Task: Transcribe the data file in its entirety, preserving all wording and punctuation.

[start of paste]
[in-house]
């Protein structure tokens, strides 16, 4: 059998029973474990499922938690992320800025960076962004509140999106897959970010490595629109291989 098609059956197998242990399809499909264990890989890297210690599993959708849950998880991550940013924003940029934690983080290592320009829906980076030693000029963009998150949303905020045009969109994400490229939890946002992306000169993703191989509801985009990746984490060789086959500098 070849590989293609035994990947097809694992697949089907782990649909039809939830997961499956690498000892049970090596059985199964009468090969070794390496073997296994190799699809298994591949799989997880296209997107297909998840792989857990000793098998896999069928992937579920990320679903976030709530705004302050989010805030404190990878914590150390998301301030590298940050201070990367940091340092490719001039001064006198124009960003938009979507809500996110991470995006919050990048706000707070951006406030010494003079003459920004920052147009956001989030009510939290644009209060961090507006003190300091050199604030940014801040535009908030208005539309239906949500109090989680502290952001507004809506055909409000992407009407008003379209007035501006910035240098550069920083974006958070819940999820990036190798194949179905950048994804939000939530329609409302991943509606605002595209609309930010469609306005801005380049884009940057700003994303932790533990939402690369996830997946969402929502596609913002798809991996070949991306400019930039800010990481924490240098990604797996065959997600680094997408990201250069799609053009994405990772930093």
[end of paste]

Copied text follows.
[in-house]
């Protein structure tokens, strides 16, 4: 059998029973474990499922938690992320800025960076962004509140999106897959970010490595629109291989 098609059956197998242990399809499909264990890989890297210690599993959708849950998880991550940013924003940029934690983080290592320009829906980076030693000029963009998150949303905020045009969109994400490229939890946002992306000169993703191989509801985009990746984490060789086959500098 070849590989293609035994990947097809694992697949089907782990649909039809939830997961499956690498000892049970090596059985199964009468090969070794390496073997296994190799699809298994591949799989997880296209997107297909998840792989857990000793098998896999069928992937579920990320679903976030709530705004302050989010805030404190990878914590150390998301301030590298940050201070990367940091340092490719001039001064006198124009960003938009979507809500996110991470995006919050990048706000707070951006406030010494003079003459920004920052147009956001989030009510939290644009209060961090507006003190300091050199604030940014801040535009908030208005539309239906949500109090989680502290952001507004809506055909409000992407009407008003379209007035501006910035240098550069920083974006958070819940999820990036190798194949179905950048994804939000939530329609409302991943509606605002595209609309930010469609306005801005380049884009940057700003994303932790533990939402690369996830997946969402929502596609913002798809991996070949991306400019930039800010990481924490240098990604797996065959997600680094997408990201250069799609053009994405990772930093």